I rarely ever mention support acts in a review, but only one man has led me to break that mould – Frank Fairfield. With a barely comprehensible Southern American accent, baggy trousers and a belt buckle which would take Alex Turner’s belt buckle efforts to town, he sits on stage tonight tearing at a violin and stomping his feet Seasick Steve style, making me feel as if I should be dancing around a warm-stove fire. He then picks a banjo up, which recalls Seasick Steve in its banged up worn down nature, and plucks through a song about being a cowboy and putting flowers in gals’ hair. His performance remains authentic and gives an insight into traditional America, and the crowd, although mainly bemused, stay respectfully quiet, although he says “You didn’t come to hear any of this screechy shit.”

The shit we did come to hear tonight is Cass Mccombs, another purveyor of the American dream whose latest album Big Wheel and Others is so sprawling and ambitious that it could recall a threadbare trip around America documenting both the wilderness and traditional country life, along with the moral degradation that comes with life in the city. I make no bones in saying that this album was one of my favourites last year and that its mixture of rhythm and melody with its sharp political motifs was what drew me here tonight.

This sprawling nature is present in opener ‘Lionkiller’ from 2007’s Dropping the Writ; here an ever present slinky bass line forms the crux of the song, with Cass aggressively spitting over it. The bass line is hypnotic and illusory, and when the electric guitarist mirrors the bass riff it is like two polar forces fighting against one another, creating a disturbed yet enticing soundscape. This political slurring carries on succinctly into ‘Big Wheel’; a song with a similarly enticing riff, which recalls torrid industrial work usually associated with “being a man”. Cass is in severe form here, it is as if he is rapping a stream of mantras ‘I live by my principles, I stick to my guns,’ with confidence and aggression before wailing “There’s peace in the valley let freedom ring” in a beguiling passionate manner, before the song closes.

This ambition is hacked off manly-style when ‘Subtraction’ from his 2005 album Prefection makes its entrance; thiscass16editsemicleansmall2-LST094598 song is extremely indie-friendly with bopping drums, which you could equate with a whole host of  less ambitious artists and the distinctive style present early on is underscored as expectations are lowered. ‘Morning Star’ is pleasurable and inviting but easy to lose focus with, and the nods of my head start to wane as the songs’ formulaic composition becomes more pleasant than grabbing. ‘Angel Blood’ is flighty and well-crafted and its spindly high pitched guitar screeches are irresistible, but again it is another campfire acoustic song which I feel could have drawn more praise if it wasn’t played just after another song which showcased similar elements.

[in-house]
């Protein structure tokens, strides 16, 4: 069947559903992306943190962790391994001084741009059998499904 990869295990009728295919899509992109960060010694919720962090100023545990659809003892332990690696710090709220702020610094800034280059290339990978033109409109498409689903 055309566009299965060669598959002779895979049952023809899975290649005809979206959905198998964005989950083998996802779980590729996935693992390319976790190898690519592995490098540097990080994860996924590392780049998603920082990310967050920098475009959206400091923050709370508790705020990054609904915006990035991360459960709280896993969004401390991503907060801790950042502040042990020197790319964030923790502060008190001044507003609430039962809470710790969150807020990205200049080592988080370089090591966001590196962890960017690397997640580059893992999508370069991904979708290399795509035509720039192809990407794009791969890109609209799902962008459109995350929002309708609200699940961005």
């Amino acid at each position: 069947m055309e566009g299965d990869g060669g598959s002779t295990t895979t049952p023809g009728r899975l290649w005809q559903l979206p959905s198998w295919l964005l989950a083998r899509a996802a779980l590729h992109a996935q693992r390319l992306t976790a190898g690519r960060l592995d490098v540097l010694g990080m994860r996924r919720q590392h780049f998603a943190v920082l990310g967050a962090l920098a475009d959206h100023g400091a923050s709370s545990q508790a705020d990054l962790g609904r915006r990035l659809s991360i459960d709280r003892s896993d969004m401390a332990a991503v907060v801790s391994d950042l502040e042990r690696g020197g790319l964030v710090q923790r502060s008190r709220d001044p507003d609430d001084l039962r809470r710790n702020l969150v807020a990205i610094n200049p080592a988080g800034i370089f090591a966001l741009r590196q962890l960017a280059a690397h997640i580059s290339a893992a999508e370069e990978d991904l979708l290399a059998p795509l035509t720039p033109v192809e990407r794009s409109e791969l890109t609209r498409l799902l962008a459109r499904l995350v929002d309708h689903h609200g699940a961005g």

Ironically, the next song is named ‘The Same Thing’ and although drums are added which create rhythm by tapping the roof of the bass drum and snatching at the snare, there is nothing unique or pulsating here and every song feels to be amalgamating as one literally becoming ‘The Same Thing’, with the breaks and starts of new songs becoming hardly noticeable.

Although ‘What Isn’t Nature’ employs a more rockabilly style and Cass’ repeated screeches of ‘Woah’ are more enticing than what had gone before, it still fails to leave a mark and drifts over aimlessly. The night carries on in this tone and this never-ending amalgamation is only broken by ‘County Line’, where chatter ceases and the crowd becomes engaged again. Although, it is no faster than anything we have heard tonight, the rhythms are deeper and seem to be more entrenched in the American undergrowth, than the lighter more spindly acoustic ease which marked the rest of the evening.  It is lush and reproduces an image of an illusory America, of gold mines of the ‘old country’ and the American dream, and the wagging of a flower on-stage by a female member of the audience, recalled the images of flowers in gals hair and the traditional America which Frank Fairfield managed to reproduce consistently throughout his performance.

After ‘County Line’, the insular, reserved Cass, spoke his first words of the night introducing his four-man band, and for the first time we see him break from his mould, engaging with the crowd. Therein lies the main issue tonight, not in his failure to engage, I couldn’t care less how much an artist speaks at a concert, but in his failure to break from his acoustic folky mould, which although was broke from fleetingly, was never broken from enough to represent the true ambition of Big Wheel and Others, whose sprawling quasi-political nature sees Cass at his most interesting. Yet the clips about kids smoking crack, pledges to burn down temples and dreams of American utopia, where everyone has ’40 acres and a mule’ were not here tonight, and the only ambition on tonight came from unlikely hero, Frank Fairfield who in wielding his violin managed to transport us to another land, another space. Frank recreated an illusion of America which Cass often recreates wonderfully on record, however tonight his dreams of America failed to be realised tonight, and he and his band seemed as distant as the sand dunes they often sing about, failing to transport us there with them.

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Paddy Kinsella

Hi all, my name is Paddy and I have a love for everything from African music to indie to house (basically anything other than heavy metal). Gigging and listening to albums are genuinely the things I most value and love doing.